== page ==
Traditional European winter desserts - the stories and recipes
On 15-16 December, Head Chef from Café Europa Rueben de Wolf prepared a selection of traditional winter desserts from European countries.
Read on to discover the history behind each dessert, and the recipe for baking them yourself!
Panpepato is a typical dessert of the rural tradition, prepared during holiday periods. The first traces of a written recipe of Panpepato are from the 1800s but its origins date back to the 16th century. Its provenance is perhaps even further away and must be traceable in the East. In fact, probably the caravans carrying spices brought the oriental dessert to the Italian central area in the sixteenth century. The oriental recipe was then modified with the addition of local ingredients such as walnuts, citrus fruits and, above all, cooked grape. Even today, in some areas, Panpepato is prepared, according to tradition, on December 8th. It is instead from the old custom of "enriched bread" prepared under the festivities of the Panpepato di Ferrara. Probably this was born within the cloistered convents of the Ferrara area. Finally, in Siena, a variant of Panpepato has been prepared since the Middle Ages. It has been exported to Rome as well, becoming one of the most important and most desired Christmas sweets.
- 100 grams of walnuts
- 100 grams of hazelnuts
- 100 grams of almonds
- 100 grams of sultanas
- 100 grams of mixed candied fruit
- 200 grams of multi-flower or acacia honey
- 100 grams of dark chocolate
- 200 grams of flour
- cooked (grape) must (if any)
- 1 teaspoon of ground black pepper
- 1 teaspoon of grated nutmeg
- Cinnamon to taste
* The quantity of spices is optional, depending on taste. Care should be taken especially with the pepper, adding a little at a time until you get to the right degree of "tingling": from raw gingerbread it should "pinch" enough, and once cooked the pepper will feel less overbearing.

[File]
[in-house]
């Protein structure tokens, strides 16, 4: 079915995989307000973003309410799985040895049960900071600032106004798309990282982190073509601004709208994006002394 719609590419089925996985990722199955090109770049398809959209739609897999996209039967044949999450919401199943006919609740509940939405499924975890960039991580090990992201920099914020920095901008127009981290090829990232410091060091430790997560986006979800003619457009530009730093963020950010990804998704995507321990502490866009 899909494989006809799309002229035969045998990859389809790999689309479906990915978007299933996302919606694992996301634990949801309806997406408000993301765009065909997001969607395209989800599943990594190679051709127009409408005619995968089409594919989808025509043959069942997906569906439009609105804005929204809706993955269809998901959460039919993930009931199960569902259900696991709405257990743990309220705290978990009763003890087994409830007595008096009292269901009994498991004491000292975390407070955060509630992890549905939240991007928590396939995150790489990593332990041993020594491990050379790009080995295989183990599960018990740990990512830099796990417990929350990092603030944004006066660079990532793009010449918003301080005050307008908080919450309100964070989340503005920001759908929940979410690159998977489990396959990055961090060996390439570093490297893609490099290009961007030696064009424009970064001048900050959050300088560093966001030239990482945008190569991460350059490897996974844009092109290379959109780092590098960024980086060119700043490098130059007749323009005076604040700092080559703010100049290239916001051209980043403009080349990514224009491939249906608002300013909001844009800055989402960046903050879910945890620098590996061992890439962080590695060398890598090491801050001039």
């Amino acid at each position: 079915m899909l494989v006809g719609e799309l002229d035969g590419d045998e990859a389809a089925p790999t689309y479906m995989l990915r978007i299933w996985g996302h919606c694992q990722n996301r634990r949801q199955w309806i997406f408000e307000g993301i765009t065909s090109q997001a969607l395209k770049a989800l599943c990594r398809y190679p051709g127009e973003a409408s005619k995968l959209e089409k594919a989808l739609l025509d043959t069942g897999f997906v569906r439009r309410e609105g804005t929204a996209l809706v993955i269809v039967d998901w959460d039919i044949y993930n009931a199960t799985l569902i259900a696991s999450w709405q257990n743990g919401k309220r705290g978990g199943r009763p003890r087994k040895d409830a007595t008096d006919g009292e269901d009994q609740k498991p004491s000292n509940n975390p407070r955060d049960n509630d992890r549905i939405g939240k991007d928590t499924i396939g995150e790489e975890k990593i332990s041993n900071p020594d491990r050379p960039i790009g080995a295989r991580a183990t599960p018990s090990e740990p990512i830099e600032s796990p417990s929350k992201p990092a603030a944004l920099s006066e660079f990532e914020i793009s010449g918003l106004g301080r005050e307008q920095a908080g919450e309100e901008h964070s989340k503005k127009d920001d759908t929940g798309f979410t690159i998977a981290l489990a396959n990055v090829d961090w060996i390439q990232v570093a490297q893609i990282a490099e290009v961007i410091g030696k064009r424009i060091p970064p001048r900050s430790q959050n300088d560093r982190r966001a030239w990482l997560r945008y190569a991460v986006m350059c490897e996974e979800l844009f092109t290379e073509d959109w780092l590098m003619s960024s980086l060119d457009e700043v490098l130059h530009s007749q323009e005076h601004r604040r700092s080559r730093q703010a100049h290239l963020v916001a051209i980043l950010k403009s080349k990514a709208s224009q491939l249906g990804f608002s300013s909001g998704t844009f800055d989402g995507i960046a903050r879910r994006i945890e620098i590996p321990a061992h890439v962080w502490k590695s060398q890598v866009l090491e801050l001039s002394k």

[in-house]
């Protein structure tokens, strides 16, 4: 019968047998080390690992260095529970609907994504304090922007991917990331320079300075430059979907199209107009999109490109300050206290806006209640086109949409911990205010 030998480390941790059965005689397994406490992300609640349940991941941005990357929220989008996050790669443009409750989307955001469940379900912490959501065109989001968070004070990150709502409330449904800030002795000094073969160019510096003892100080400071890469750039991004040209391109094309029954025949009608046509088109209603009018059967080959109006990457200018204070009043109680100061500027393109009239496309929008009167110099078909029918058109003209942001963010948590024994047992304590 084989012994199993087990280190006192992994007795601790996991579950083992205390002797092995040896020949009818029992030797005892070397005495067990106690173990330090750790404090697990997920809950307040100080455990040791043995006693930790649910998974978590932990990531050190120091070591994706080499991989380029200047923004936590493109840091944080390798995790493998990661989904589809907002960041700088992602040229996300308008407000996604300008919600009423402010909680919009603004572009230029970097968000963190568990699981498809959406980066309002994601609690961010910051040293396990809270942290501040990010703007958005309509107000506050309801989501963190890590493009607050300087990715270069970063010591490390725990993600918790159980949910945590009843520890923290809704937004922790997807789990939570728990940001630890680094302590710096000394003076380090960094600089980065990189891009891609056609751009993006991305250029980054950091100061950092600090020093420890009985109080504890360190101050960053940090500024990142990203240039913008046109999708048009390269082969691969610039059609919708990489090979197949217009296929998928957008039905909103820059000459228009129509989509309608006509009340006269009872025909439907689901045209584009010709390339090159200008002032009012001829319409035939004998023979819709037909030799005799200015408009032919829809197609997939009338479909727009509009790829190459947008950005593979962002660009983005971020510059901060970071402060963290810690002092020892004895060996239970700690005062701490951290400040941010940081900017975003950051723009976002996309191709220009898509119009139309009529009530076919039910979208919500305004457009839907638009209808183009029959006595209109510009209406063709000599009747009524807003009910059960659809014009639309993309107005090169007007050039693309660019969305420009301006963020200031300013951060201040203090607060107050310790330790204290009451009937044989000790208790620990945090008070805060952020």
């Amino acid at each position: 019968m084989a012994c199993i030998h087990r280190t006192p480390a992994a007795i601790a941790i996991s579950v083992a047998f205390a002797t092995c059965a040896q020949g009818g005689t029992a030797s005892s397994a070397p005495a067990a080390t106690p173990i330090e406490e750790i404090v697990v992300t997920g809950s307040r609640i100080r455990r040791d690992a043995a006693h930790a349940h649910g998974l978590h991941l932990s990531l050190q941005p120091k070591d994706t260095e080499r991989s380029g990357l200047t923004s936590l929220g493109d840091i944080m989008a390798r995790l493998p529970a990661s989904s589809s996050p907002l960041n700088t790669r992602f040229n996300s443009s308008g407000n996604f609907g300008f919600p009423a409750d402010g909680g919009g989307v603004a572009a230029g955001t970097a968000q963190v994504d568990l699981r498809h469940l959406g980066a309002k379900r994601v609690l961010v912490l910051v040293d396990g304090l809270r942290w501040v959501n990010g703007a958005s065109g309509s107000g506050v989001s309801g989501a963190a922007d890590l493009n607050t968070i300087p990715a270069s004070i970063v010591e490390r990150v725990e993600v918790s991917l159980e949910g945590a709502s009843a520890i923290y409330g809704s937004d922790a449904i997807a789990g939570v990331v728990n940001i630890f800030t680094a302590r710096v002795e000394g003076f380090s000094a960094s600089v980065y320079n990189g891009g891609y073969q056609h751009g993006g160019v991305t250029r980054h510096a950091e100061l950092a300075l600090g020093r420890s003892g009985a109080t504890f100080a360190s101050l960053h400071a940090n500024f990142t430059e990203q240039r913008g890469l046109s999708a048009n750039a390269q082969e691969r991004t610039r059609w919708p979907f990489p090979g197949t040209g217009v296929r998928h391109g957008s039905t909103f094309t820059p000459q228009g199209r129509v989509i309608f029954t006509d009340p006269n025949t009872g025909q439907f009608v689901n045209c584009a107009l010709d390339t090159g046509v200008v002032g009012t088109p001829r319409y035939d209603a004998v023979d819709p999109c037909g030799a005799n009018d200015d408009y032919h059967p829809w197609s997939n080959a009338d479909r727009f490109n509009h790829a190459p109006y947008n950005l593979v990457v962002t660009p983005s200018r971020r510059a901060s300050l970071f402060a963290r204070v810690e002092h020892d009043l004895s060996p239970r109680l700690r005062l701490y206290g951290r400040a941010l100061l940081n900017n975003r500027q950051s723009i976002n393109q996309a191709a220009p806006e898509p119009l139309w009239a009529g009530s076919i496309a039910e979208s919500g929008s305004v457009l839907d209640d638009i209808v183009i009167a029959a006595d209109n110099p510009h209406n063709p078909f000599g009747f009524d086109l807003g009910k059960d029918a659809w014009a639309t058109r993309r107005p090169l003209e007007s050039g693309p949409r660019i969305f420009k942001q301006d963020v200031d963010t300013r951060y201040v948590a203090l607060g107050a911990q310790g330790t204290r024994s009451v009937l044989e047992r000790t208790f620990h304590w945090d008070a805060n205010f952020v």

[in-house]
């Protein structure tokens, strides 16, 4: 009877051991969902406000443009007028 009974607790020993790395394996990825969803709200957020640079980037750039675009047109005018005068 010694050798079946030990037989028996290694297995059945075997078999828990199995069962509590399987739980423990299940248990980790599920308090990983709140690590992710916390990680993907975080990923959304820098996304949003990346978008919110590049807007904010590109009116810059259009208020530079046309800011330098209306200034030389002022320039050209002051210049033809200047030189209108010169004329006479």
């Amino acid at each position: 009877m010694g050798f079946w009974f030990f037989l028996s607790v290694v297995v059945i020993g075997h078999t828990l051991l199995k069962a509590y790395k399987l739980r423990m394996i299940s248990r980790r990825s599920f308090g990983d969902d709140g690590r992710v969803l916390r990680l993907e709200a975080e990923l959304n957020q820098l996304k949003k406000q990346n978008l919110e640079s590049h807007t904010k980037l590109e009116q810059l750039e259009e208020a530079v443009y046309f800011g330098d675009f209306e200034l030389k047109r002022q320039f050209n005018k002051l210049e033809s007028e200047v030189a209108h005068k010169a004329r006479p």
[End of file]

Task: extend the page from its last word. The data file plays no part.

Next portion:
Toast in the oven walnuts, almonds and hazelnuts in order to remove the skin easily and chop them. Put the dark chocolate in a bain-marie and melt it.
Pour the dried fruit without skin, raisins, cinnamon, melted dark chocolate, pepper in a bowl, and start mixing with your hands. Melt the honey in a bain-marie and add it to the mixture. Add the flour gradually, mixing well so that the mixture is well mixed. Leave the dough to rest overnight covered with a cloth.
The next morning, turn the oven on 180 ° to warm it up. Pick up the dough, work it quickly and make cakes by wringing the hands continuously to prevent the dough from sticking. Place the dough on a greased baking sheet or lined with parchment paper and bake at 180 degrees for about 15 minutes. They are ready when they are golden and compact.
Consume them a couple of days later - they are even better because they take on a stronger consistency and taste.
Sweet Poppy Seed Scroll Loaf (Croatian “Makovnjača”)
Makovnjača, or poppyseed roll is actually a traditional Croatian dessert that doesn’t have an exact historical story. There is no specific time when this dessert has become “Croatian” or where it was made for the first time.
There are actually a few countries in central and Eastern Europe that claim the poppyseed roll as their own national dessert.
In Croatia, Makovnjača is considered to be a Christmas time dessert although it is eaten during the entire year in many households across Croatia as well as in many restaurants.
There are also similar desserts that look like makovnjača, though these are instead filled with walnuts, cacoa powder, different types of jam, hazelnuts or also with carob powder. There are no limits to what flavours one can make, so get creative and try one for yourself!
Spice grinder. 1 mixing bowl. 1 roasting tray. Baking paper. Pastry brush.
50 grams of caster sugar
7 grams of instant yeast
100 ml milk, lukewarm
300 grams plain flour
75 grams butter, melted
Pinch of salt
2 egg yolks
A little extra flour for dusting
1 cup of ground poppy seeds, ground in a spice grinder
125 ml milk
50 grams caster sugar
4 tablespoons of apricot jam
1/2 teaspoon ground cinnamon
Grated zest and juice of 1/2 lemon
1 beaten egg to glaze
2 tbsp of additional poppyseeds to garnish
(nb, you need to begin this recipe the day before)
1) To make the dough dissolve the sugar and yeast in the lukewarm milk in a large bowl and leave in a warm place to activate for 15 minutes.
2) Sift the flour into the now-scummy-looking yeast/sugar/milk cocktail. Add the egg yolks, butter and salt and mix with your fingertips to bring into a dough.
3) Knead the dough until it is smooth and malleable.
4) Ensure there is plenty of space in the bowl for the dough to grow. Cover with clingfilm and leave in a warm place for three hours, until it has doubled in size.
5) To make the filling, first grind your poppy seeds in a spice grinder. Then bring the milk to a simmer on the stove and add the ground poppy seeds. Stir well and cook for 3-4 minutes so the seeds absorb the liquid.
6) Add the apricot jam, lemon rind and juice and cinnamon and allow to cool.